“Whenever you find yourself on the side of the majority, it is time to pause and reflect.”
(warning: I am biased towards Canon. This can be applied to other brands with their similar products as well)
Of course, you could go with a sleek mirrorless setup like Canon's EOS M - but for me, I couldn't deal with not having a viewfinder and the incredibly short battery life that results from constantly using the LCD screen.
Another option would be Canon's new SL1, which seeks to fill the lightweight category while still offering a viewfinder and the resulting battery life that will last you a full trip through the great outdoors. This may do the trick for you, but for me I had problems with the following:
- The kit lens quality was simply disappointing for my standards. I tend to greatly value 1) sharpness of an image and 2) excellent bokeh for backpacking portraits (see the images below for an explanation). The range of the kit lens, the small maximum aperture (f/ 3.5 - f/ 5.6), and the glass just weren't producing results I enjoyed. I much prefer fixed lenses for the sharpness they provide, even at low cost, or L-series zoom lenses (much more expensive, as achieving sharp images across a zoom spectrum takes more work on the lens-maker's part!).
- Being primarily a Western landscape photographer, I just couldn't achieve the wide-angle shots I was so accustomed to getting with my full-frame body and wide-angle lens.
- I just didn't feel hipster enough. I recognize this should have probably been the #1 concern.
For me, I prefer very nicely rounded balls of light (achieved by shooting at maximum aperture) for Christmas Photography to give the feel of Christmas lights in the background without distracting from my subject (notice how the sharpness serves to pull attention toward the subject - this is why I greatly value sharpness).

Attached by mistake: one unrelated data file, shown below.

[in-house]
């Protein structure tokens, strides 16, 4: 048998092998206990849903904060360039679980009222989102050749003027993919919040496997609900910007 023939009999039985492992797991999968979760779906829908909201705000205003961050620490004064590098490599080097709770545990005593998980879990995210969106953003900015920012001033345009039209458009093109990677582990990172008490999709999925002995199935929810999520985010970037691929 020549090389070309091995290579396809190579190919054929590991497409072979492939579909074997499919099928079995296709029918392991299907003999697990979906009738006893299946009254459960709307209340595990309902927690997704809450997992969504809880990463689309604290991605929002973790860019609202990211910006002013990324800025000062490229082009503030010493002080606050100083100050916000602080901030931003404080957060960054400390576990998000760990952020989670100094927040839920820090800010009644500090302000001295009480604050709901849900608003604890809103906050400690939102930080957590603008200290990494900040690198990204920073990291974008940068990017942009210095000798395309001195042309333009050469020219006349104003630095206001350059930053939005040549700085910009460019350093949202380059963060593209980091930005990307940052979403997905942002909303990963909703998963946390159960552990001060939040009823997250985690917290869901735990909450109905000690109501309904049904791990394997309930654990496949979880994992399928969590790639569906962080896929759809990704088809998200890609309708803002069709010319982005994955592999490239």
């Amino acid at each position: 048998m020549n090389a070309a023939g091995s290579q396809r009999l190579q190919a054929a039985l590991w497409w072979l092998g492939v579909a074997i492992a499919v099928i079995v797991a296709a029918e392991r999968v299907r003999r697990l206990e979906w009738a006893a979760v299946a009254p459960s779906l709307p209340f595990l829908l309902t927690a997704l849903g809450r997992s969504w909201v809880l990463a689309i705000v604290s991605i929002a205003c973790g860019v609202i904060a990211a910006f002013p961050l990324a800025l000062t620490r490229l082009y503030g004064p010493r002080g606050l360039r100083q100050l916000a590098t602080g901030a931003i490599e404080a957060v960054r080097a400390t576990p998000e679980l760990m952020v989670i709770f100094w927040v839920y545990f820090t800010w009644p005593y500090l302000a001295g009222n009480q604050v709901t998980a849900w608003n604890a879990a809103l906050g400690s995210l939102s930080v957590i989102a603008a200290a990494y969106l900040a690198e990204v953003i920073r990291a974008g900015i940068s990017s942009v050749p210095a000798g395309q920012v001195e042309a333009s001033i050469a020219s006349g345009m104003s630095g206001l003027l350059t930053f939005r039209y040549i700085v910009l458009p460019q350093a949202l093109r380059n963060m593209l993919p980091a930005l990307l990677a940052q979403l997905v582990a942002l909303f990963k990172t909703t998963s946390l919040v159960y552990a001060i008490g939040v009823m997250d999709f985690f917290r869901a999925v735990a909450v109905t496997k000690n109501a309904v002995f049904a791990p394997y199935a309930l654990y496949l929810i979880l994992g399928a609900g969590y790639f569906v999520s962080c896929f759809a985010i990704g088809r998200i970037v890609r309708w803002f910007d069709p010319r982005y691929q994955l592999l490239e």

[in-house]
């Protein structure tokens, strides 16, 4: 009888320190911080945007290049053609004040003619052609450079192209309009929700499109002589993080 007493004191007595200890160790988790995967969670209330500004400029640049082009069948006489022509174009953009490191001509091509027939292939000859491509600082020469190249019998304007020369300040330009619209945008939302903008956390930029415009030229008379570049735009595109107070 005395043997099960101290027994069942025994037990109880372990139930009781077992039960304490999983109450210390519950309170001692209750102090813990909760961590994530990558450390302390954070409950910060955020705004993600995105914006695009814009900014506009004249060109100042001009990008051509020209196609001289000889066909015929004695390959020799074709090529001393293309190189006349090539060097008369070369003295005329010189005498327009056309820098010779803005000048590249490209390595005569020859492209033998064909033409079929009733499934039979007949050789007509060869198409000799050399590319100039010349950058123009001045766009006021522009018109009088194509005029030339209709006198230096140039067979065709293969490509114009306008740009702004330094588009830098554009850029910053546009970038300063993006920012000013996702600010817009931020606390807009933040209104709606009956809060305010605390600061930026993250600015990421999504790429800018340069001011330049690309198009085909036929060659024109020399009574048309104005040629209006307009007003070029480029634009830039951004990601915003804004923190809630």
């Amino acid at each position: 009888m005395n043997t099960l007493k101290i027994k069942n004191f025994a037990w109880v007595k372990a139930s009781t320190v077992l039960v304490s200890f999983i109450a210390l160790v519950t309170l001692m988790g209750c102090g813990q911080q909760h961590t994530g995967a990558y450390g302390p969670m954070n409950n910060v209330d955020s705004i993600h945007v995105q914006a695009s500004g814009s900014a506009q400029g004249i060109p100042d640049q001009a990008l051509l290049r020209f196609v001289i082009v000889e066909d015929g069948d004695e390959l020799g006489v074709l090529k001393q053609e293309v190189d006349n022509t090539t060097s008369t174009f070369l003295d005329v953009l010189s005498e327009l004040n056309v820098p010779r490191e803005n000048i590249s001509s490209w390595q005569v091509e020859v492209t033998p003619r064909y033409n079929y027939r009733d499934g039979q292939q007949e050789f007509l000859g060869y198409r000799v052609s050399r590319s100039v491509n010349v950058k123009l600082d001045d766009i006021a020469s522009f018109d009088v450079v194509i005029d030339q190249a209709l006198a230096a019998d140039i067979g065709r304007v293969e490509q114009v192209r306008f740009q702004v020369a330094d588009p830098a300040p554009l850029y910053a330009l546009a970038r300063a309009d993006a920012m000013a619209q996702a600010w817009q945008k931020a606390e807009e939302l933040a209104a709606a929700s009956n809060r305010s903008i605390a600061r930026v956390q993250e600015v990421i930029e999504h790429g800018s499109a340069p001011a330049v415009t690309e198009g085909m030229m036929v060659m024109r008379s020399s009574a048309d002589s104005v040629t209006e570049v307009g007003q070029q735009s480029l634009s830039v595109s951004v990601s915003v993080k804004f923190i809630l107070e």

For backpacking, however, I value something very different - I want a soft background that still gives a feel for the extraordinary landscape by which the subject is surrounded. I don't care so much about the 'roundness' of the balls of light. In this respect, a smaller maximum aperture (like f/5.6) may serve to limit my possibilities, forcing me to get closer to a subject to achieve the effect I want.
Since I know I am going to be compromising quality anyway when I choose to bring a smaller camera backpacking, I seek to both expand the potentials of my creativity and maximize my chances of ending up with a workable shot that I actually want to use. I use film.
Here's the setup:
1) I said it before - using B+W film simply makes you a better photographer. Rather than pointing and shooting at anything and everything and seeing how it turns out, you must become a student of light, composition, texture, and contrast. You must think about the scene far before you ever put the camera up to your face. If you don't already know, there are some amazing health benefits and job benefits to working the right side of your brain in such a manner.
The major downside? ISO is pretty much locked into place. On the bright side, the ISO sensitivities of the DSLR models described above pretty much suck anyways, so you would typically be using them in the 400 to 800 range at the highest anyway.
With this in mind, though, I use tmax 100 on trips that I am expecting bright conditions and plan to be using larger apetures to produce background blur. This allows me to stay in range of the cameras shutter speed capabilities and my own handheld shot capabilities. Of course, if you bring a tripod with you why not use tmax 100? On trips where I don't want to bring a tripod and I am expecting cloudy conditions and use of small apertures for crisp landscape shots, (like my trip to Pingora) I use tmax 400.
Furthermore, film cameras like the Elan will be capable of using lenses that you already have and use on your main DSLR. Sweet!
Lastly, your film camera will be full-frame. Oh sweet beauty!
Well, you have made it to the end. You deserve a paleo cookie. If you benefited from this information, please share it and then get out there, shoot photos, and share your story with us.
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